The country’s first private train, the Lucknow-Delhi Tejas Express commenced commercial operations in October 2019. The train with its modern features offers world-class travel experience and comfort to its passengers, particularly business travellers. Indian Railways (IR) has entrusted the Indian Railway Catering and Tourism Corporation (IRCTC) with the task of operating the premium train. IRCTC has been given the freedom to decide the fares and has also been given the liberty to earn non-fare revenues by way of advertising. The operator, however, will have to pay haulage charges to IR for each trip on a monthly basis and is also required to pay charges for the custody of the train.
The train has reduced the travel time between Lucknow and Delhi to six hours and fifteen minutes from six hours and forty minutes taken by the Swarn Shatabdi, previously the fastest train on the route. It runs six days a week and stops only at Ghaziabad and Kanpur. The train has a total carrying capacity of 758 passengers. It has one executive class with 56 seats and nine chair cars with a capacity of 78 seats each.
The launch of the Tejas Express has not only played an important role in transforming passenger experience but has also paved the way for introducing more private trains as proposed by IR under its 100-day plan.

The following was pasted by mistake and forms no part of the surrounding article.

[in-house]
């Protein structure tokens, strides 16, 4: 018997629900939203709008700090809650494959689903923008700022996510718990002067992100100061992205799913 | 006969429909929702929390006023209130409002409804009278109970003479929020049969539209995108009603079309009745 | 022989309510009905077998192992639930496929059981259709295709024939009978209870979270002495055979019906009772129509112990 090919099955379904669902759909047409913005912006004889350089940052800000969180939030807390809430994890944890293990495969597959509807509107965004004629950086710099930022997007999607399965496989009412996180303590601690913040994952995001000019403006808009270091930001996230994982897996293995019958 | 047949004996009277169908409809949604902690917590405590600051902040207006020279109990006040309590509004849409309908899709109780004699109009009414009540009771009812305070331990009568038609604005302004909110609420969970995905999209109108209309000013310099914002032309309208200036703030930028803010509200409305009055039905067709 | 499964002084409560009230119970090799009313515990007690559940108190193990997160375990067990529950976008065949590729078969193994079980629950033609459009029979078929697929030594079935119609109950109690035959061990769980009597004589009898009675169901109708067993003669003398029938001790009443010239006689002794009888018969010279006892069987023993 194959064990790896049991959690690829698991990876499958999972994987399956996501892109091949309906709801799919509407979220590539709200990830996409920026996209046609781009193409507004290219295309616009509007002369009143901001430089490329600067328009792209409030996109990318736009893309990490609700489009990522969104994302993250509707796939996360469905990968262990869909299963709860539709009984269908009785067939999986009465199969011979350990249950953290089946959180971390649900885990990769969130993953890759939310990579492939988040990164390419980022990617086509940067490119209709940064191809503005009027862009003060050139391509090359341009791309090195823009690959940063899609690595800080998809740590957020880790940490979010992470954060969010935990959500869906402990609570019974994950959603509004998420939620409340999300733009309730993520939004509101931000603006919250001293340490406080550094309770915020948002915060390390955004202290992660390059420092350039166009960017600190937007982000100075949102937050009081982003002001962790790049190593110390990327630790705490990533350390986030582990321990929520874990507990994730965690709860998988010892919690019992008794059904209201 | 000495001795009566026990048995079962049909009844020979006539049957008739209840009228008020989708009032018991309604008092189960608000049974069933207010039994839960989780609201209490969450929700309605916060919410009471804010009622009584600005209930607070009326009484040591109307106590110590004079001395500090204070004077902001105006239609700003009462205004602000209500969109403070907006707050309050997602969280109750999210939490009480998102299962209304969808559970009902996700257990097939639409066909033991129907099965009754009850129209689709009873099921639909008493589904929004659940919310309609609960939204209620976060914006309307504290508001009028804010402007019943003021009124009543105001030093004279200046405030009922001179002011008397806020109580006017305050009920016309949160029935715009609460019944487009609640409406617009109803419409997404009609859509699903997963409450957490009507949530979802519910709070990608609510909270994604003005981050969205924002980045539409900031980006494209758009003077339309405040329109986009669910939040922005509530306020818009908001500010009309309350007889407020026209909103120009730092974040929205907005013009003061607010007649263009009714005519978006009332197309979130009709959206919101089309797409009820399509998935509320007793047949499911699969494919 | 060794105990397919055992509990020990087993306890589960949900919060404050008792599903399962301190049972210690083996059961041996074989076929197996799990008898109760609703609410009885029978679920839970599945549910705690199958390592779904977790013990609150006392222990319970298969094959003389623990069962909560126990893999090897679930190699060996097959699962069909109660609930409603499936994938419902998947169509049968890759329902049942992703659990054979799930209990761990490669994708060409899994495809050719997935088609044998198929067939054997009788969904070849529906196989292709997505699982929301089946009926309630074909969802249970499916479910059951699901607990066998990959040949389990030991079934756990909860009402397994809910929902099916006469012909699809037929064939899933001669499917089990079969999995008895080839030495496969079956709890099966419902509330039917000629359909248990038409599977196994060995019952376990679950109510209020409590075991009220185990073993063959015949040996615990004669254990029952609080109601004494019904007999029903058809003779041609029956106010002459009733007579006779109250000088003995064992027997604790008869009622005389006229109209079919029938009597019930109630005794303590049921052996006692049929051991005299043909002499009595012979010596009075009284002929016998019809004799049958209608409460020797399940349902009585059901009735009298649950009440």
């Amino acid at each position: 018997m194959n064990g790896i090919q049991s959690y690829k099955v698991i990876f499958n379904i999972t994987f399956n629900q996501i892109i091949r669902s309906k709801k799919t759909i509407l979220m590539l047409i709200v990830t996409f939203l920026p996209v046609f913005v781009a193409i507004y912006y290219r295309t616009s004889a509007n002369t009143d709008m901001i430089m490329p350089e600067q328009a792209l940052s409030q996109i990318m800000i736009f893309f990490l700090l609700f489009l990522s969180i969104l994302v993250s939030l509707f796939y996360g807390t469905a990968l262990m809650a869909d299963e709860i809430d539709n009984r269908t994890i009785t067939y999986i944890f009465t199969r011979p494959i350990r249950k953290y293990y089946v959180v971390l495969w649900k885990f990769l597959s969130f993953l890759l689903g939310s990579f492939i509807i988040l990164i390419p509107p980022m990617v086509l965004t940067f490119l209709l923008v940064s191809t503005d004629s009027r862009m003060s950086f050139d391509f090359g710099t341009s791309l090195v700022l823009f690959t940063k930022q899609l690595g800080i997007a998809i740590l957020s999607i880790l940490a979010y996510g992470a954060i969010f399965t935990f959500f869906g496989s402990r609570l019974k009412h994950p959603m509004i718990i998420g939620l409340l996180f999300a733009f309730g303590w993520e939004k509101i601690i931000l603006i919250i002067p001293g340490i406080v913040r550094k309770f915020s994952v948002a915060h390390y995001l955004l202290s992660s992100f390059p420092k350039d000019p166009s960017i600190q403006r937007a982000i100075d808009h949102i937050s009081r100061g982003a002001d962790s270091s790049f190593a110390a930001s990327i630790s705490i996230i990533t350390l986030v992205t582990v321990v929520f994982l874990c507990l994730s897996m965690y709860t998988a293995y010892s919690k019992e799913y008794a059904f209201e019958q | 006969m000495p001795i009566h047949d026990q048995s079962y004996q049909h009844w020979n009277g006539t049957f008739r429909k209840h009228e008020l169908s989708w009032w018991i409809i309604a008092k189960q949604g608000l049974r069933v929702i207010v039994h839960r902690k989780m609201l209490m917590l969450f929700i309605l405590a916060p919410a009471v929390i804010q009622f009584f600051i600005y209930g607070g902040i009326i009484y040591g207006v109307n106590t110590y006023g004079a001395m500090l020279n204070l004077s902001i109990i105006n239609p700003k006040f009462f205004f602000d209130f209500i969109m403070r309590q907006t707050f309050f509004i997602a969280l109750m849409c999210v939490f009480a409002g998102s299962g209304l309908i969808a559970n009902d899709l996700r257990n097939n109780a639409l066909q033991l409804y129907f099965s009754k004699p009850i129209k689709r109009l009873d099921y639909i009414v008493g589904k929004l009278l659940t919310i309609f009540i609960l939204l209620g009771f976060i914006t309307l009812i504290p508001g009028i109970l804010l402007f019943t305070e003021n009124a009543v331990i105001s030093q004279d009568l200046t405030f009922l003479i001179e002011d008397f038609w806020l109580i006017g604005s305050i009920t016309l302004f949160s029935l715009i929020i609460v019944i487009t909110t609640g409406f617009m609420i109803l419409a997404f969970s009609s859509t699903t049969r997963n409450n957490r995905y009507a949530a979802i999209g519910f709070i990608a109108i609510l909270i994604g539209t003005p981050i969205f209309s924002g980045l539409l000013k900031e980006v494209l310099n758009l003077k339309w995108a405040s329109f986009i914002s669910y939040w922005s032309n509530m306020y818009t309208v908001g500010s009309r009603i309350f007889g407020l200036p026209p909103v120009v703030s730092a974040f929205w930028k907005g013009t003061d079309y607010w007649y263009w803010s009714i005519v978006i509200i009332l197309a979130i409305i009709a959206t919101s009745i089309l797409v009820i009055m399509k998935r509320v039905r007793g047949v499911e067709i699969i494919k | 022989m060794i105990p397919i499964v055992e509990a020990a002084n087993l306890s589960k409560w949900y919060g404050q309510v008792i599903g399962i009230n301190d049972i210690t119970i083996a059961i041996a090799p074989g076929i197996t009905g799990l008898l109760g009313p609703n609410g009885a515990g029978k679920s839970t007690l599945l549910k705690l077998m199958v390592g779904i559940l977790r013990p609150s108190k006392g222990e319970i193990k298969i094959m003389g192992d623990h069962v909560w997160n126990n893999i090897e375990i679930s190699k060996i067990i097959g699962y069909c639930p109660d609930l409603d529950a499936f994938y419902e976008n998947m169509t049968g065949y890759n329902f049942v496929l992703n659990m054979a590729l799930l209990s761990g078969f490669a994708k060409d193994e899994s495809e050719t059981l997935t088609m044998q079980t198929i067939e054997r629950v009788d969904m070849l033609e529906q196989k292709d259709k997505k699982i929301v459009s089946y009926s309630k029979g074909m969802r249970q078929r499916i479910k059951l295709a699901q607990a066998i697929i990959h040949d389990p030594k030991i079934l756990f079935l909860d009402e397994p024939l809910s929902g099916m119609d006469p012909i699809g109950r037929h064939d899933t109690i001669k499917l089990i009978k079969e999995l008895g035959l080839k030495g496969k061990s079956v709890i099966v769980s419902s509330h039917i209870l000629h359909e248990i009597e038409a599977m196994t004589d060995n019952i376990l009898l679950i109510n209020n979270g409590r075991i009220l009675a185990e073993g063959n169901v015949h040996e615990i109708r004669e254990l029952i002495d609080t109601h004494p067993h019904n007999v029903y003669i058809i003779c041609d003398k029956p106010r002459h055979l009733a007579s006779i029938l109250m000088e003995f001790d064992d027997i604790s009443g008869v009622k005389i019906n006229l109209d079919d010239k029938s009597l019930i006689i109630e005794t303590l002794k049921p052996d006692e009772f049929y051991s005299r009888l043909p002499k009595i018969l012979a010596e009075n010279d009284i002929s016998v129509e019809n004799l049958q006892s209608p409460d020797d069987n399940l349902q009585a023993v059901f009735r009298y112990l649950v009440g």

The Lucknow-Delhi Tejas Express has several new features. It has modern coaches with state of-the-art interiors, automatic doors, braille-integrated seat numbers, personalised reading lights, mobile charging points, attendant calling buttons, wide luggage rack, CCTV cameras, fire and smoke detection and suppression systems, modular bio-toilets with sensor-based fittings, etc. IRCTC has also taken eco-friendly measures such as the use of biodegradable packaged drinking water bottles. On board the Tejas Express, IRCTC will have its own staff such as ticket checkers and service crew. However, the loco pilots and guards will be from IR.
Passengers can book tickets for the train via IRCTC’s website or its mobile application. There will be no booking at railway reservation counters. Moreover, the train will have an advance reservation booking period of 60 days unlike the 120-day advance booking allowed across the railway network. There will be no facility of tatkal tickets or last-moment reservations for the Tejas Express. The train follows a dynamic fare rule like airfares. It has different series of fares for lean, busy and festive seasons. While IR has the provision for providing tickets at concessional rates to 53 categories including senior citizens, differently abled passengers, etc., there will be no concessions on this train.